Sackville group proposes K-12 'community learning campus' to replace traditional schools
Sackville Schools 2020 committee pushes for a new approach to education that embraces the community
A group of citizens in Sackville is trying to change the way new schools are built in New Brunswick as the province's curriculum moves toward more "experiential" learning for students.
On Monday night, members of Sackville Schools 2020, will present their idea for a "community learning campus" to replace the elementary, middle and high schools in their small town.
The proposal comes as the Anglophone East district education council conducts a sustainability study, looking at the future of Salem Elementary, Marshview Middle and Tantramar high schools.
Superintendent Gregg Ingersoll said earlier this month that "chances are" Marshview Middle, which was built in the late 1940s, will close.
"Marshview Middle School is the catalyst in this," Ingersoll said. "It's 68 years old … so something needs to happen there."
The District is considering four options:
- Maintain the status-quo.
- Close Marshview Middle School, reconfigure Salem to kindergarten to Grade 5, and Tantramar to Grade 6 to 12.
- Close Marshview Middle School, build a new K-to-5 school and build a new Grade 6-to-12 high school.
- Consider combinations of items 2 and 3 or another option brought forward during the study.
New model would share resources
Sackville Schools 2020 committee member Laura Reinsborough is encouraged that the district education council is willing to consider "another option."
"We've looked at schools in many different parts of Canada and beyond and we've put together a model that we think will work well for Sackville — a community learning campus," she said.
With curriculum goals of "deep learning," she said, it doesn't make sense to look at the three schools in Sackville individually.
"Do we build a single, isolated school that serves only the purpose of education or do we build something that is able to see the broader vision of education, that also encompasses community services, and we can leverage additional funding to do that?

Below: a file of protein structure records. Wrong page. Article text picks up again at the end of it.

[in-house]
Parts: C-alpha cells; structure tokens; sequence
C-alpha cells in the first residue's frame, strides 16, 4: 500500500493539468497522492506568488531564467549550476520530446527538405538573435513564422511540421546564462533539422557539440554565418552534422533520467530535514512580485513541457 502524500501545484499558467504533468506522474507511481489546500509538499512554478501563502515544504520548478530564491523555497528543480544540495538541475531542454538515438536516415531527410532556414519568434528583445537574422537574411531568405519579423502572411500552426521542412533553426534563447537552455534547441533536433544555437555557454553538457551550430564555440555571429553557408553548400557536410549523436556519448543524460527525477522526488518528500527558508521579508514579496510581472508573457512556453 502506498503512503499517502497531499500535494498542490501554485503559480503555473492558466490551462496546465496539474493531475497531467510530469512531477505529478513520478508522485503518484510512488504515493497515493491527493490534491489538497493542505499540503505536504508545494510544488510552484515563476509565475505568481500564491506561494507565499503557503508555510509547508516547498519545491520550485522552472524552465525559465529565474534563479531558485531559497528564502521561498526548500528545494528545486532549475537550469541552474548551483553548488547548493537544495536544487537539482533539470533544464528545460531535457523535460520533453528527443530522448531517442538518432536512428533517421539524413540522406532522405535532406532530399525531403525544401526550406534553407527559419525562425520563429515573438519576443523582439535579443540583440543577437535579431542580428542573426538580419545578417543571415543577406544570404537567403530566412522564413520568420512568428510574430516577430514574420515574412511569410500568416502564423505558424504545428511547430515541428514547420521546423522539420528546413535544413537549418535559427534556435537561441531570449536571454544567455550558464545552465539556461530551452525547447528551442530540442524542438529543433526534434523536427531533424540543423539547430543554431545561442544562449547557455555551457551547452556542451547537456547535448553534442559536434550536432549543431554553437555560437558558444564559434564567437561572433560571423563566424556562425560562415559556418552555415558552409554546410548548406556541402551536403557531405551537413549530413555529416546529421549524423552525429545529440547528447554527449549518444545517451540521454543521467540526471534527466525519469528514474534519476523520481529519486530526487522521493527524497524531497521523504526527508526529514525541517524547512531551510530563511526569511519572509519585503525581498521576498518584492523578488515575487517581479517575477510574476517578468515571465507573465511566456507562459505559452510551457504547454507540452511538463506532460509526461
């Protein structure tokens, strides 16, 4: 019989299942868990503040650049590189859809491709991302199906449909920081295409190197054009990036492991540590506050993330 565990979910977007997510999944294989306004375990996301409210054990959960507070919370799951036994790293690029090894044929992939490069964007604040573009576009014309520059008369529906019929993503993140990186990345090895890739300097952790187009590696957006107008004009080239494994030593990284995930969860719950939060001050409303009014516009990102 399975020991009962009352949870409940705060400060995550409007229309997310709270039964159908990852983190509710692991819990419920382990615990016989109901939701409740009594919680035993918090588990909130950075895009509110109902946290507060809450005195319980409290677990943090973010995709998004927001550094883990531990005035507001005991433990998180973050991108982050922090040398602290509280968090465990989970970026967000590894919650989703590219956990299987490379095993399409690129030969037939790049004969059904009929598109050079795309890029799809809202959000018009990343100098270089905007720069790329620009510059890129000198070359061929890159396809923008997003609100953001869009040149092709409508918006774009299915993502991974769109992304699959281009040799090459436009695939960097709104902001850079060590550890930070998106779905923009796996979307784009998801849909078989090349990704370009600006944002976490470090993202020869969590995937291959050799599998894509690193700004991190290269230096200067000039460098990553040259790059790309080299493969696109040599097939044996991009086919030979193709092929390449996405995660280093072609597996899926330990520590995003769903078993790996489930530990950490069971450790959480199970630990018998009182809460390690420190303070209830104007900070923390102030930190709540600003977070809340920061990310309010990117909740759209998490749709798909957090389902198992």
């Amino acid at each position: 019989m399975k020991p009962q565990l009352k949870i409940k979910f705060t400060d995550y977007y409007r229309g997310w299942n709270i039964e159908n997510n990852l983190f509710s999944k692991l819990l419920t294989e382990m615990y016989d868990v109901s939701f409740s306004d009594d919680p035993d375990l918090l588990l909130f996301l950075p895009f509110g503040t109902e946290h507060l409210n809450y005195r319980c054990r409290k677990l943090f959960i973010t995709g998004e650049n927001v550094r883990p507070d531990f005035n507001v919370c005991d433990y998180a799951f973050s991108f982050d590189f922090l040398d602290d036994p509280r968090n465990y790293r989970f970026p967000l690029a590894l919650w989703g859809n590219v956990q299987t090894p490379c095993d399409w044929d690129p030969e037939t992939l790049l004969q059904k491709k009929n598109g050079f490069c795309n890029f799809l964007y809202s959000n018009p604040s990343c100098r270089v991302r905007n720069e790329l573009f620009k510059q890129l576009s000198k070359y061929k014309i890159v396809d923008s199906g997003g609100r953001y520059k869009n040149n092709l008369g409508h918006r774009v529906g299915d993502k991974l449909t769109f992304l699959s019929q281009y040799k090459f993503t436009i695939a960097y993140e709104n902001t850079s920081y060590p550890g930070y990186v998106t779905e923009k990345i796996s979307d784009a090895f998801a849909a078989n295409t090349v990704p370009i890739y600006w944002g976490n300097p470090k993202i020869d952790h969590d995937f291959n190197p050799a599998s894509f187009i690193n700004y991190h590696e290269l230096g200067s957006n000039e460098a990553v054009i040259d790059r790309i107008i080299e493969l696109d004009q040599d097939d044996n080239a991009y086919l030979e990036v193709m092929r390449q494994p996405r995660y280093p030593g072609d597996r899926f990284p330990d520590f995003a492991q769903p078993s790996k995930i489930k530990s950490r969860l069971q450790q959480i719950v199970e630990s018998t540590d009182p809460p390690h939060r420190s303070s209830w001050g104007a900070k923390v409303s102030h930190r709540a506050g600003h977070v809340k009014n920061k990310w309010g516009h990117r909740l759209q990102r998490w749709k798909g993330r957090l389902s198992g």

"That's where this proposal has something different than what the typical process would offer."
Reinsborough said educators are doing their best with the old school buildings Sackville has, but new spaces that include the larger community would be huge.
"If we could design buildings with that in mind and have that broader input from the staff, the students as well as the community members, I think we'd end up with some pretty spectacular results.
Fellow committee member Michael Fox said "virtually every other province in Canada" has a consultation process, and New Brunswickers deserve the same.
"Policy 409 basically recommends the closure of one school and then we leave it up to the Department of Transportation and Infrastructure to decide on the future of schools in Sackville," he said.
We could have community kitchens … we could have performance space, shared athletic space — really the whole community rises with this learning campus.- Michael Fox, Sackville Schools 2020
The "connected campus model" the committee is proposing would allow all 1,000 students in Sackville to share facilities and resources such as a library, with one another, and the larger community.
"We have libraries at all of these schools that have very few funds to grow and develop," Fox said. "The town library is always struggling to get funding. Why not have a community-based library where the province becomes a partner."
"We could have community kitchens … we could have performance space, shared athletic space — really the whole community rises with this learning campus."
Communities want to be involved
Ingersoll said the school district is seeing more and more communities like Sackville that want to be closely involved in the future of education.
"People really want to have a say in not only where their school is but what does a school look like, and how does it fit into the community," Ingersoll said.
"I think that's something we're going to see more and more in the future and it makes sense."
Reinsborough said the proposal from Sackville Schools 2020 isn't just about what the new campus would look like, it's also about the community being able to have input throughout the process.
"We know there's interest from the community members to help decide things like the right grade configuration, like additional amenities that we might want to have in the school and also about location," she said.
"And we know, typically throughout the process, that doesn't get to be decided with very much community influence at all."
Sackville Schools 2020 is hosting a community forum on Monday, Oct. 29, at 6:30 p.m. at Tantramar Regional High School.
The public will have the opportunity to make presentations to the district education council about the future of Sackville's schools on Nov. 27, at 7 p.m. at Tantramar Regional High School.
A final recommendation will be made by the district education council at a public meeting on Dec. 4, at Lou MacNarin School in Dieppe.
with files from Information Morning Moncton